5. It’s a Confidence Booster

“Just knowing that I can train really hard and try something crazy, even if it doesn't work out, it's just the fact that I am even able to attempt something so amazing. It's such a great sense of accomplishment,” Hamilton says.

It’s not completing the distances per se that has given Hamilton her an increase in self-confidence, it’s been overcoming the adversity along the way. 

The turning point for Hamilton’s confidence was during her swim in Lake Tahoe. The swim was a “stretch goal” for her and she admits she didn’t think she was going to finish even before she started. Hamilton had several big swims under her belt but nothing could have prepared her for the relentless challenges she faced over the 21 kilometers. 

“I started in the dark and noticed I wasn't able to gulp down feeds that well. When the sun rose, I realized the reason that I couldn't feed well was because there was smoke everywhere [from a wildfire] and I started to vomit. Then my wrist was hurting the whole time but I just kind of kept going,” Hamilton says, adding she didn’t think it was serious but needed wrist surgery later. “You just couldn’t crack me with my attitude. I just knew I had to stay positive because there were so many things that were going wrong.”

“I got my confidence because I really just pushed through so much that I didn't think I was going to be able to. When something like that happens, it's almost a little bit more satisfying. I came through it and did better than I thought I would and then I really realized: Hey, I'm in this sport, I can do great things in this sport, and I can really push myself.”

6. Now Is The Time 

"Growing up through [swimming], I never really viewed myself as somebody that was great at the sport,” Hamilton says, reflecting on her experiences at the high school and collegiate level. “But when I think of myself in the context of marathon swimming, I feel so much more confident in my abilities.” 

“I actually think marathon swimming is probably the sport I was always supposed to be doing, but I just didn't discover it until later in life.”

Many open water swimmers, especially ultra and marathon swimmers, start later and are getting back in the water after a long break, burn out, or even starting from scratch. The message is simple: now is always the right time to try.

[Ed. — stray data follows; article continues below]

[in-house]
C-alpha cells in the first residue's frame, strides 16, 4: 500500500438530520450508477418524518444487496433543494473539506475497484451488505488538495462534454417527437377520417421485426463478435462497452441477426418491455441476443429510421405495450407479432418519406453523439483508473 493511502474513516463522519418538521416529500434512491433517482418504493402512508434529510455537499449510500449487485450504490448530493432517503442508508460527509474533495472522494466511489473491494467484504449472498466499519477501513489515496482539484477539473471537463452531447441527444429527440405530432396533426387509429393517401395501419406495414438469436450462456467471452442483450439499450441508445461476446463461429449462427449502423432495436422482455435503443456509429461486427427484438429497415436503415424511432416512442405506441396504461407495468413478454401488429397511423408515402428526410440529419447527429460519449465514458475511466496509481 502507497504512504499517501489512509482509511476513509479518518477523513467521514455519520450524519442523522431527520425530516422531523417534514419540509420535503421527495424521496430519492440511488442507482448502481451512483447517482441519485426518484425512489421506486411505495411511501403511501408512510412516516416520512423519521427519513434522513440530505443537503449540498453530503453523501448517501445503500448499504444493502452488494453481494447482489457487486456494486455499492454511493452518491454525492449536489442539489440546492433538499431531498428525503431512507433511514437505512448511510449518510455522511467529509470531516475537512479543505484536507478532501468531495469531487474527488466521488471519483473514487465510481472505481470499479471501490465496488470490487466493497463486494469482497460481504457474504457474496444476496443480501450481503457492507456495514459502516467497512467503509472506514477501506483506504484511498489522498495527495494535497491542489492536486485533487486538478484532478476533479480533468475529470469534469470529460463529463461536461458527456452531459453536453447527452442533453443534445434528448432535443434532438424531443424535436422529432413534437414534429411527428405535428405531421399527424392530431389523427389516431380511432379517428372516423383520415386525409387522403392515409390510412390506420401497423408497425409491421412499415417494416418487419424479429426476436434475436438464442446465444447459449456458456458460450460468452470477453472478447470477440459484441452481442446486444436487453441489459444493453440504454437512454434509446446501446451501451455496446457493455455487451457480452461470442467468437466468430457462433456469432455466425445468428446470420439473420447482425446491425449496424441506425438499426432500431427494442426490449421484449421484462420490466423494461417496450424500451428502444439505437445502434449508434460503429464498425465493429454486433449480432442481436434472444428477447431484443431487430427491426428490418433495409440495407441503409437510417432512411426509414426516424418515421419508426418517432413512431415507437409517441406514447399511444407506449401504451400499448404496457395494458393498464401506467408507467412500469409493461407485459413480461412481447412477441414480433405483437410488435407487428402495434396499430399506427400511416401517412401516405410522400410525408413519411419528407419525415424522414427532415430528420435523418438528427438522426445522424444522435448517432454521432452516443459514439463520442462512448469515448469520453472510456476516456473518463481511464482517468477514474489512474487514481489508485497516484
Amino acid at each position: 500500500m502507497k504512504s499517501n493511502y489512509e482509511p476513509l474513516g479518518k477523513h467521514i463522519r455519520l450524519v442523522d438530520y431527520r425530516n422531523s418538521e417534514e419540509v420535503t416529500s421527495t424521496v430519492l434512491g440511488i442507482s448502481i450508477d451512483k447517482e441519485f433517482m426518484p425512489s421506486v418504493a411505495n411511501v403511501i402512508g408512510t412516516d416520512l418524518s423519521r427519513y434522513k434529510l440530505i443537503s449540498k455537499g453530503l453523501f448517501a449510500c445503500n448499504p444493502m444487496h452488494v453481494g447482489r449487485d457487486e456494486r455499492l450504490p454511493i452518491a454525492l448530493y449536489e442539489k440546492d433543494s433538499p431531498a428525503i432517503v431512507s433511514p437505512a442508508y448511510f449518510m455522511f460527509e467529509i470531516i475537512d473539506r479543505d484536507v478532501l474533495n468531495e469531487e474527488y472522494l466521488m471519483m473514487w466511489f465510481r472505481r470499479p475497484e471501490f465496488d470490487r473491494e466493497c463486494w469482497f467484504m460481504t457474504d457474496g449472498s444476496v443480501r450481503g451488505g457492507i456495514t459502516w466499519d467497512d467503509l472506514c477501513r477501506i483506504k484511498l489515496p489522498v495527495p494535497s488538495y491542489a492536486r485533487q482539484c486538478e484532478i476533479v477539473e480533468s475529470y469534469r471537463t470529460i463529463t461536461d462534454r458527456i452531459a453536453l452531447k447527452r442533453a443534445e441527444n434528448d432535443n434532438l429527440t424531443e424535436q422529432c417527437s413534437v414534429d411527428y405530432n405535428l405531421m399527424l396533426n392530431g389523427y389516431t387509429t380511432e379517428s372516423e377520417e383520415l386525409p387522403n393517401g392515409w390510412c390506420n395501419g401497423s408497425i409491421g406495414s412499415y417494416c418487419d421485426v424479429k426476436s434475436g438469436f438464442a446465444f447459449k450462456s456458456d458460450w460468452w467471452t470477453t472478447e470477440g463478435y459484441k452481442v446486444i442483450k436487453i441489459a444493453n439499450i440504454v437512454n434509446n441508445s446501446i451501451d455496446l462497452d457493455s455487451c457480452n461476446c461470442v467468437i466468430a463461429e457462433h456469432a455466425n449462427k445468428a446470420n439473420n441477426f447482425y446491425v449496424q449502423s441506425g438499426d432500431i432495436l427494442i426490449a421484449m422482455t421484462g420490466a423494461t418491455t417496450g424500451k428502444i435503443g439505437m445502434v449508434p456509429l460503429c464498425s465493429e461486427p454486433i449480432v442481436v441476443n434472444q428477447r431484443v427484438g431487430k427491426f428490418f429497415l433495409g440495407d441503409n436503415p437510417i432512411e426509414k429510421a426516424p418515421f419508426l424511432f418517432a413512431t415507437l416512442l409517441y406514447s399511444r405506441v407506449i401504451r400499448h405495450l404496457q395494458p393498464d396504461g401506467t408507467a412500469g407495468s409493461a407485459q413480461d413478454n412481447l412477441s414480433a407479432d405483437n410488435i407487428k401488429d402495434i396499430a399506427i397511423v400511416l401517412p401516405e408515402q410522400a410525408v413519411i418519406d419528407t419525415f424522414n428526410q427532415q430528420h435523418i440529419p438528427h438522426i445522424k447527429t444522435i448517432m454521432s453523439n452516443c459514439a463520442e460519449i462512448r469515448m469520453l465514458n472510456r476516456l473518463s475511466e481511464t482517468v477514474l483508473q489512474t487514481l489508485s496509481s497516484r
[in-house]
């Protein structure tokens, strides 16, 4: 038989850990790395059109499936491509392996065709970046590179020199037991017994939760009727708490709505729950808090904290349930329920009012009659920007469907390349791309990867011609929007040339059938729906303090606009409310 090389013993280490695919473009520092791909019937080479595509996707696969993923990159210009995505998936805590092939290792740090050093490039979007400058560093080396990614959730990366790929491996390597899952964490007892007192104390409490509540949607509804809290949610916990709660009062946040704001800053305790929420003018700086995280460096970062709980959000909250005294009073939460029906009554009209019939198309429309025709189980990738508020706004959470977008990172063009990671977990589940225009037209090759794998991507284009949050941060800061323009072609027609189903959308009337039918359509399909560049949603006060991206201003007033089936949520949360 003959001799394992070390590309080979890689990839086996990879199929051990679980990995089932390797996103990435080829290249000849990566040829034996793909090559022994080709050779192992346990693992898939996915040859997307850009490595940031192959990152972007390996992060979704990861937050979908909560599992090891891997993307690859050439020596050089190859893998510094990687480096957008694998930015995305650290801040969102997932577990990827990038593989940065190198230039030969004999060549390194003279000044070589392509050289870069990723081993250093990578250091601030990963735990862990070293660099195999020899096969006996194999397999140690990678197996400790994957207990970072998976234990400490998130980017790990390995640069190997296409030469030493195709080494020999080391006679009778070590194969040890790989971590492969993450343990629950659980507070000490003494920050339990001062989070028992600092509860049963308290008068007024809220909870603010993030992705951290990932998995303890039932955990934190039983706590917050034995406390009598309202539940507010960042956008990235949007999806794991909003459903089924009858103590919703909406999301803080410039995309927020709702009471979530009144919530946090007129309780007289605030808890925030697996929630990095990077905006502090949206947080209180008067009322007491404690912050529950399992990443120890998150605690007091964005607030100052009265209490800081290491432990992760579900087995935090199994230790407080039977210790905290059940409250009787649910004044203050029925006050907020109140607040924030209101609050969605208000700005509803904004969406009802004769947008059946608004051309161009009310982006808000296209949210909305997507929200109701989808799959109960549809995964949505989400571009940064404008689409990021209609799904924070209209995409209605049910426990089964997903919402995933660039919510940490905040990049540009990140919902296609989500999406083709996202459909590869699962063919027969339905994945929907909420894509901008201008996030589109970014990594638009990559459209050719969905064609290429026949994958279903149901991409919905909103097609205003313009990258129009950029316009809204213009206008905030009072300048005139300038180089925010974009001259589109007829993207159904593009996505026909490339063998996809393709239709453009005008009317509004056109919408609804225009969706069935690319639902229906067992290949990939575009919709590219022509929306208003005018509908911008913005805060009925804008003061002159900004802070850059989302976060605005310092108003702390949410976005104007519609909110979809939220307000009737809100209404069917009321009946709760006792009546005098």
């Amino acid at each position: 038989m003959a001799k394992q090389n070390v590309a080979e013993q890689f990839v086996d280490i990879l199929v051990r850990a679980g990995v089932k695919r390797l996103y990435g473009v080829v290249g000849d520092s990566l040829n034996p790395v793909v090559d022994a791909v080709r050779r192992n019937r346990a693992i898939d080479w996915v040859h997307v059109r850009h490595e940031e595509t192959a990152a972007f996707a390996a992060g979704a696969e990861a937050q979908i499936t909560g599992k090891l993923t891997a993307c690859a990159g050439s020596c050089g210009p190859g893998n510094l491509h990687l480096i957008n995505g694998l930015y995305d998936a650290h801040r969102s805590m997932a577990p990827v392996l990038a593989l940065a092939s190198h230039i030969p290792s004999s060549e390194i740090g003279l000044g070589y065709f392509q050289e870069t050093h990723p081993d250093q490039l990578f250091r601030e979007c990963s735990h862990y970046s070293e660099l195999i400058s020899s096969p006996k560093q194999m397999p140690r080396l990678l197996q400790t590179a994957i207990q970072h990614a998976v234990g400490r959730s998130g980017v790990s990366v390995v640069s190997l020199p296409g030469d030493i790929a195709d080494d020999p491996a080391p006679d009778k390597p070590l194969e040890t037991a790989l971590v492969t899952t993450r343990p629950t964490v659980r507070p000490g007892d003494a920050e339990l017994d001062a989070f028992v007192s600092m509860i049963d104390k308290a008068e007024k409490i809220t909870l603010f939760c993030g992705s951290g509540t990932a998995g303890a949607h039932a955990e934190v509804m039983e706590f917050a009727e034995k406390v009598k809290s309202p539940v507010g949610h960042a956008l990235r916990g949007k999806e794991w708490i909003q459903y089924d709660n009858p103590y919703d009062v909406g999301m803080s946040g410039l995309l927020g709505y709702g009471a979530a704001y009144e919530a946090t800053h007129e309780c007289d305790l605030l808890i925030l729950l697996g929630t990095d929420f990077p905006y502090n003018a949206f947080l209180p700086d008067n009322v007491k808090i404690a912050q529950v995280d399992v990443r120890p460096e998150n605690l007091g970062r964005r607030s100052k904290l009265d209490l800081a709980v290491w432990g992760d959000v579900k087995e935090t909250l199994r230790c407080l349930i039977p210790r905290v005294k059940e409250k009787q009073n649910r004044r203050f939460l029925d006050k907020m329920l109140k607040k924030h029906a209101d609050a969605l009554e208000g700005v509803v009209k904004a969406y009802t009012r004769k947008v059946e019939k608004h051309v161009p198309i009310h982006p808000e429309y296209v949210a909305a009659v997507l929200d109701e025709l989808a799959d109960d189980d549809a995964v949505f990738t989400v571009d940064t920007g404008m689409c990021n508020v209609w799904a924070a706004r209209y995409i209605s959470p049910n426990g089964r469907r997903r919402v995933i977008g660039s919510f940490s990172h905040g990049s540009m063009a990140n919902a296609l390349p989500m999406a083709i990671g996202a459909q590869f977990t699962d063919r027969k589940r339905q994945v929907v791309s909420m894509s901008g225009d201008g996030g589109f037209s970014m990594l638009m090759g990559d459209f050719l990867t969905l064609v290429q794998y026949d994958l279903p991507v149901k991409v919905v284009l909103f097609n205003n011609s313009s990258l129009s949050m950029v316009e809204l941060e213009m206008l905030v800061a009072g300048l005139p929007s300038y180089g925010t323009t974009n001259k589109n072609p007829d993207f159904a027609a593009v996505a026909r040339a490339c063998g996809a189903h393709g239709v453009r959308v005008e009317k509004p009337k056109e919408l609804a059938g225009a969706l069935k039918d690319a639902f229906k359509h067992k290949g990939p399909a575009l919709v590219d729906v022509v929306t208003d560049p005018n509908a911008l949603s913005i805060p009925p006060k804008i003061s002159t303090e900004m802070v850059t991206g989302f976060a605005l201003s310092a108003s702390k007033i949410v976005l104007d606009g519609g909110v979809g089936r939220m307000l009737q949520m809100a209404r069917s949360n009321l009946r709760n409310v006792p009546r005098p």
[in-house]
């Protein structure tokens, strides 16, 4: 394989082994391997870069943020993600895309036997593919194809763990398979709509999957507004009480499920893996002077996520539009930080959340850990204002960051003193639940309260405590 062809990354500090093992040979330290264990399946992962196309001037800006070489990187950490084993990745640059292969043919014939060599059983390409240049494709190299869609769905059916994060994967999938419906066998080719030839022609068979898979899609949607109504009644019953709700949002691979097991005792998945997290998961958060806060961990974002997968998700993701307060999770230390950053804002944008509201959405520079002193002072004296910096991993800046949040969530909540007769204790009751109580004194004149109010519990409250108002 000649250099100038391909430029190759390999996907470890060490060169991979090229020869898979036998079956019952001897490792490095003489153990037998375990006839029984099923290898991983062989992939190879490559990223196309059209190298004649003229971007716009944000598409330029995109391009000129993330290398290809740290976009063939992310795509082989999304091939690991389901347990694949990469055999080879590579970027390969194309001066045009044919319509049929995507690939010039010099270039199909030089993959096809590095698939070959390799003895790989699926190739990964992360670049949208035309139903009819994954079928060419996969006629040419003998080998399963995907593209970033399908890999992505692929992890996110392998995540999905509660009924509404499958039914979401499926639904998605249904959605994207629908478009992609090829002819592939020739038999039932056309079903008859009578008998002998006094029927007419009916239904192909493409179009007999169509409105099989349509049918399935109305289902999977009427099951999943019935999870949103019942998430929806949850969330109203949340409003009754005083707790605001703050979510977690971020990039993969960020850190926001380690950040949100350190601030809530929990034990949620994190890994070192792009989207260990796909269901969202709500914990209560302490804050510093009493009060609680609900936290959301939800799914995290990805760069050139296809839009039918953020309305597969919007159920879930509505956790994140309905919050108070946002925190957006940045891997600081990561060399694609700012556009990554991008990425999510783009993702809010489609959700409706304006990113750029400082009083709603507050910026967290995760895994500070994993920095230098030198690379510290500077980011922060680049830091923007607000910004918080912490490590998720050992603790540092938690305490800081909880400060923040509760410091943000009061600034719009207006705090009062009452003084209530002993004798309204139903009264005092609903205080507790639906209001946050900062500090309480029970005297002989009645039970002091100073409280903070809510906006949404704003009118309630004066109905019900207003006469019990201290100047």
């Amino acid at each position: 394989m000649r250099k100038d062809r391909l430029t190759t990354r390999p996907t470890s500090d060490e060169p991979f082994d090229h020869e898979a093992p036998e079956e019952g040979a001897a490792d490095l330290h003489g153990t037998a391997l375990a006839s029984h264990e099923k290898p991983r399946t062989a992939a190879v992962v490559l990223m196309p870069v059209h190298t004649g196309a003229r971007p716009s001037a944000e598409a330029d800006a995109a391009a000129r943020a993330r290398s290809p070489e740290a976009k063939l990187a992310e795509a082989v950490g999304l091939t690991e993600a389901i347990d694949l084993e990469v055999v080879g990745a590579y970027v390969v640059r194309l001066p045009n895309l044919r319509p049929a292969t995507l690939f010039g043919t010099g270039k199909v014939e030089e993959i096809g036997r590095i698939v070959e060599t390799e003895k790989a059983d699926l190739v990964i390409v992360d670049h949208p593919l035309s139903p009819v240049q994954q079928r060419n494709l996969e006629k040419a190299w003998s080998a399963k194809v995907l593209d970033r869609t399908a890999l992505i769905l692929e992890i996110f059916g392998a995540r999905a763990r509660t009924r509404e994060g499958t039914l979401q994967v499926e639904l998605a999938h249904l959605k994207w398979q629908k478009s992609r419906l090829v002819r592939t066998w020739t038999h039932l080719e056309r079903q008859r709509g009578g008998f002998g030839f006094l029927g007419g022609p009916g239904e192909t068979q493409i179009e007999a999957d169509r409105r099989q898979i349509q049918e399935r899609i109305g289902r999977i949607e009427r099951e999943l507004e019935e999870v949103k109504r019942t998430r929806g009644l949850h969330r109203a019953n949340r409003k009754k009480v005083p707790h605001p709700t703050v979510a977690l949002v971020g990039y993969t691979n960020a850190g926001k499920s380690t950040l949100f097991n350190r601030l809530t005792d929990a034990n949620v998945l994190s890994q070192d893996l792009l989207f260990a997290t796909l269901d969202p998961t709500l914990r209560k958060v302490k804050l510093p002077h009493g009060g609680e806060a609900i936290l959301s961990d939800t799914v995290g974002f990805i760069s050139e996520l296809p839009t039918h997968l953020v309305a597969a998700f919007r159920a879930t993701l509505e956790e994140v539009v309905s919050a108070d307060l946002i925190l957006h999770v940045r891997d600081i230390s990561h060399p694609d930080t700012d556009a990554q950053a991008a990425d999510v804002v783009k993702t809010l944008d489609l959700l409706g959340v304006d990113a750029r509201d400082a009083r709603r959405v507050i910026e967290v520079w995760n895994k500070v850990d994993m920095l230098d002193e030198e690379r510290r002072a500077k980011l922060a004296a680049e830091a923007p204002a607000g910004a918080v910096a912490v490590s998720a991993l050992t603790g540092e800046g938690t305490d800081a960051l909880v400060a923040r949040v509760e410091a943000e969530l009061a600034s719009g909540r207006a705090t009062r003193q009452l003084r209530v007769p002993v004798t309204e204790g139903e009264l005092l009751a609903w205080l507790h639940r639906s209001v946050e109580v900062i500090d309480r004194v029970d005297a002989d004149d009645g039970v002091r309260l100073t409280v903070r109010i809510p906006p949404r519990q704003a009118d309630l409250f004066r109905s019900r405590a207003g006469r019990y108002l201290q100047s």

Check out other long distance open water swimmers in THEMAGIC5 community: 

After a 10 year hiatus, entrepreneur Jason Kloss swam 51 km across Lake Huron in Canada to help his own mental health and raise awareness for others. 

Ben Tuff swam his way out of alcoholism which included a 14 hr swim from Providence to Newport in Rhode Island. 

Neil Gilson, 37, coped with his sons PANDAS diagnosis and raised awareness for the illness by swimming the Bristol Channel—against the current. 

( 3 ) Comments

I loved it. Great points here. I will try to swimming in the ocean in 2024. It is a challenge. I live in Vancouver, BC – Canada.
Thanks

Airton Dudze

I have been doing long distance swimming (for me 2-4 miles) in Oyster Bay Harbor off of Long Island Sound for over 40 years. I start mid May and go through early October and swam about 175 miles this past year. I move indoors during the winter but am ALWAYS eagerly looking forward to a return to the open water! There is nothing better than a two hour swim without ever having to turn and lots of beautiful scenery to keep me entertained. I swam across Long Island Sound in 2001 but now that I am about to turn 70, I think I will stick to Harbor swimming!!!
Jamie T

Jamie Townsend

I enjoy lap swimming but always wanted to do more open water swimming. I’m also in the New York area and would love more information regarding getting started.

Aidan Carragher